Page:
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Am J Drug Alcohol Abuse. 2009;35(6):399-407. doi: 10.3109/00952990903353415.

Multiple risk factor model predicting cannabis use and use disorders: a longitudinal study.

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School of Population Health, The University of Queensland, Herston Road, Herston, Qld 4006, Australia.



Identification of factors associated with the initiation and continuation of cannabis use is important for any preventive work.


This study aimed to examine the early life course predictors of cannabis use and the development of cannabis use disorder in early adulthood.


Data from Mater Hospital and University of Queensland Study of Pregnancy (MUSP), a population-based prospective birth cohort study. Participants were a cohort of 2,493 young adults who completed the life-time version of the Composite International Diagnostic Interview-computerized version (CIDI-Auto) at the 21-year follow-up, and for whom data were available from previous follow-ups. Ever use and age at first use of cannabis was assessed via self-report, and cannabis use disorder was measured based on Diagnostic and Statistical Manual version IV (DSM-IV) diagnostic criteria. Life course predictors were obtained between the child's birth and the 14-year follow-up.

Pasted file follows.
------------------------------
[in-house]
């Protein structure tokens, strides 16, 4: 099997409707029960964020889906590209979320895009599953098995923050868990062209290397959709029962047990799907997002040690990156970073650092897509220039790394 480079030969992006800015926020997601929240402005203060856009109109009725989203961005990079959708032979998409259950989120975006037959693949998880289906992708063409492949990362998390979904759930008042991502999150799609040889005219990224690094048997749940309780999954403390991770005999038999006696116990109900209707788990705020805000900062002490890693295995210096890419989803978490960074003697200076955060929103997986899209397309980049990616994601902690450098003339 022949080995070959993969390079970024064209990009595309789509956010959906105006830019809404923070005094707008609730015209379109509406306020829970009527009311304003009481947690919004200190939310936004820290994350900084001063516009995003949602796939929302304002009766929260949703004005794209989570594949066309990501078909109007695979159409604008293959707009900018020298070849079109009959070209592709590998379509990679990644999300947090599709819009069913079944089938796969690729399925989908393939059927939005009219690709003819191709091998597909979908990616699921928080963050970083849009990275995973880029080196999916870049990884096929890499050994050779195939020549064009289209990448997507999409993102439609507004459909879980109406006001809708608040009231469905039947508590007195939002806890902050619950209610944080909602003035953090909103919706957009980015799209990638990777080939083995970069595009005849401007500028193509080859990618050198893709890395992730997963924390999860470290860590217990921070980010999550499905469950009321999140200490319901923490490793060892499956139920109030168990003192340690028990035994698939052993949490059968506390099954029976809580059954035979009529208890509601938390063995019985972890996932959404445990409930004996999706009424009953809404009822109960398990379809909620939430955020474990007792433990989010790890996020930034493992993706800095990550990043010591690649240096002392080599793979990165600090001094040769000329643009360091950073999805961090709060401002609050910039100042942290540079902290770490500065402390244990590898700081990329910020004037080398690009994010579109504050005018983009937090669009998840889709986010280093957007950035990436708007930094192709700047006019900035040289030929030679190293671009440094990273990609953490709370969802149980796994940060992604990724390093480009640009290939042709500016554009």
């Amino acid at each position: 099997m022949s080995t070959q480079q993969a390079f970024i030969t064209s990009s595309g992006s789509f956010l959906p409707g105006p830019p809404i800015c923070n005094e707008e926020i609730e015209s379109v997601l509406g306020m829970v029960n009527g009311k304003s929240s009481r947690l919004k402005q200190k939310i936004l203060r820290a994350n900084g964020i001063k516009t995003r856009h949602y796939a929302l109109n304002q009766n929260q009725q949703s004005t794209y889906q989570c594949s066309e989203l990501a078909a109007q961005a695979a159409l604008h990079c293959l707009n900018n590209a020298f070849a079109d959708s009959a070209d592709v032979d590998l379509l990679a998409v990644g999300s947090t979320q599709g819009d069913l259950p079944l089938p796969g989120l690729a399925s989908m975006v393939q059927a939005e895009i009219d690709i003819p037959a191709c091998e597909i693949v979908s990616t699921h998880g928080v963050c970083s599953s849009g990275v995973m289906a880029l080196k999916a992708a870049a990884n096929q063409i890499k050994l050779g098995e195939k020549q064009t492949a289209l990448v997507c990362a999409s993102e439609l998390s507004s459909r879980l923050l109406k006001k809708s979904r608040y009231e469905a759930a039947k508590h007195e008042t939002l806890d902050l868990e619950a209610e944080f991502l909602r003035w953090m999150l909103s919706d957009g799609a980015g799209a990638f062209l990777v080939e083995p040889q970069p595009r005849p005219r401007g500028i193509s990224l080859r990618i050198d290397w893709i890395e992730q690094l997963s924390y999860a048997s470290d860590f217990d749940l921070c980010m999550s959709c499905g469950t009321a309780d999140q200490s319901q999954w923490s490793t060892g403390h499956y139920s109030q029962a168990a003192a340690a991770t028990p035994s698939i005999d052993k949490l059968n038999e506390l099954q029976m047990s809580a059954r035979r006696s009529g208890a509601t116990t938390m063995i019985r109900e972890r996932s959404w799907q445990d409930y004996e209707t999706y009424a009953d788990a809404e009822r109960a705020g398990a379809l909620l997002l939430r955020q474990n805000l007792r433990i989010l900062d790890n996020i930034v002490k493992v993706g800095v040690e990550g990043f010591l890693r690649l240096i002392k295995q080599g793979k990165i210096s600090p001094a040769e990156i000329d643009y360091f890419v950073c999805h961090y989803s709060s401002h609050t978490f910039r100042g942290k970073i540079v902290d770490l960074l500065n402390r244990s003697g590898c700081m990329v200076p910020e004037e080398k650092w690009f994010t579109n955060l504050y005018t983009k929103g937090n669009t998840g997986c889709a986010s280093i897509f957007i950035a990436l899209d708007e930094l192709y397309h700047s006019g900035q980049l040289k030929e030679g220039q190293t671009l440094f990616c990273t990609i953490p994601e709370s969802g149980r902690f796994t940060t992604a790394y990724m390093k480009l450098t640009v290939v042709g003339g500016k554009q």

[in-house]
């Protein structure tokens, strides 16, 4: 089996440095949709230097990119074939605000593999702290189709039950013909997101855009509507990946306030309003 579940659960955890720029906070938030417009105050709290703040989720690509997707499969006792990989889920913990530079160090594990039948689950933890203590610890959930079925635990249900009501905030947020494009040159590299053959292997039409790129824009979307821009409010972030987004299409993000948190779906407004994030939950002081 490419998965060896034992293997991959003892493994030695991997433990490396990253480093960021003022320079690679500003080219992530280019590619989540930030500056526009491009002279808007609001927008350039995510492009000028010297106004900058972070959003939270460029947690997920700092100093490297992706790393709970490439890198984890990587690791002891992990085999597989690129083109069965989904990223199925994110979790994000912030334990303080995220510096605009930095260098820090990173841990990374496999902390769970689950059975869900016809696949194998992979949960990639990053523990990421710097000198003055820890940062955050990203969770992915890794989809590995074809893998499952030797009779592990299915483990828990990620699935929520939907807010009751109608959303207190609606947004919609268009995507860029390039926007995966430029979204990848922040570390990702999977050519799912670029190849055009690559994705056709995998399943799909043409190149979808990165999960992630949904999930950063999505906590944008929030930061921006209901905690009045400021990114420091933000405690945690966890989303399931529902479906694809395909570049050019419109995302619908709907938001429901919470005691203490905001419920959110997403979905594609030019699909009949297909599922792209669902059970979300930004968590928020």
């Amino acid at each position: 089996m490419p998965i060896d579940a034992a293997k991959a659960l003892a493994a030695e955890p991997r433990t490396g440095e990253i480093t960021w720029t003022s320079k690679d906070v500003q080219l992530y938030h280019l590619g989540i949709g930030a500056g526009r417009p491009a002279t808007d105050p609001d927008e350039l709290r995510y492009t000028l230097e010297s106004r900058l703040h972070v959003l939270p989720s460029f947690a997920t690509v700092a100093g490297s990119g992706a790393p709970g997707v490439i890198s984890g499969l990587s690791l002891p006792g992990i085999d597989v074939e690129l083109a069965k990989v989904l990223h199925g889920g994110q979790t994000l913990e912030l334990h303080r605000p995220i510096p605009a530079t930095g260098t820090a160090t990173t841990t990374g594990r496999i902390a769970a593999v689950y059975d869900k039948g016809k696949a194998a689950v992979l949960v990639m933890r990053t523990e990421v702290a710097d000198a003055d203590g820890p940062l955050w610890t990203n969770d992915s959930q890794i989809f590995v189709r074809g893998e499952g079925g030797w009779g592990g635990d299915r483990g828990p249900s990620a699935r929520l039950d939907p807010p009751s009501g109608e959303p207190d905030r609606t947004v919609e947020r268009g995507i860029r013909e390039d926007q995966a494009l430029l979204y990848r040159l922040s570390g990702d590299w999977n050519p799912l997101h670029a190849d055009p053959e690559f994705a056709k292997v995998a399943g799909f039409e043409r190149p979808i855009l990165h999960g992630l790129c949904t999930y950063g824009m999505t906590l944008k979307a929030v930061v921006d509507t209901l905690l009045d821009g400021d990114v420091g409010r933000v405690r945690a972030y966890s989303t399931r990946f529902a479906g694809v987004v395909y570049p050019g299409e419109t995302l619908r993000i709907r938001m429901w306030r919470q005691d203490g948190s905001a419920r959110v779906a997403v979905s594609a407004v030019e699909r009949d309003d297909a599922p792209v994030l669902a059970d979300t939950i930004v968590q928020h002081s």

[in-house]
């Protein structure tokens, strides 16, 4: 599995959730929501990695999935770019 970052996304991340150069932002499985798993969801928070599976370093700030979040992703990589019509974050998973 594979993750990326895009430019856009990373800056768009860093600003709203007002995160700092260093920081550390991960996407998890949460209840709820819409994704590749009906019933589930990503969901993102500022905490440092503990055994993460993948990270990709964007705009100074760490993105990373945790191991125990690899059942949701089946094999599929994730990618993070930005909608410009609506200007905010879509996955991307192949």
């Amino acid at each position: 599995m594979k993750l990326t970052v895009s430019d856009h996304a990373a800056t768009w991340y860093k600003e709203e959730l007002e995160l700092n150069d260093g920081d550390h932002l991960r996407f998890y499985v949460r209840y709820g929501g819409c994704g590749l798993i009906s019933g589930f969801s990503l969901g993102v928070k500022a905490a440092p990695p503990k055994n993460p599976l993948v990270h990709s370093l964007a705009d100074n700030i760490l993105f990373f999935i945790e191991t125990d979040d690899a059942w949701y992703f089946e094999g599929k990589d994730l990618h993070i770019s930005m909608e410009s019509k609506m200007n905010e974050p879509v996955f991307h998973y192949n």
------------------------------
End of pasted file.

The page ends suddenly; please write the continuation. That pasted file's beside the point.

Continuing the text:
Of 2,493 young adults, 51.4% reported having ever used cannabis, and 21.1% of young adults were classified as having ever had a cannabis use disorder. Child's gender, changes in maternal marital status, maternal smoking, child school performance, childhood sexual abuse, early adolescence smoking and alcohol consumption, and adolescent aggression/delinquency were strongly associated with young adult cannabis use and use disorder. Exposure to multiple risk factors was associated with greater risk of outcomes.


There are a number of strong predictors of cannabis use identified in this study. They suggest that the social context within which children are reared has a major influence on cannabis use and use disorders.

[Indexed for MEDLINE]

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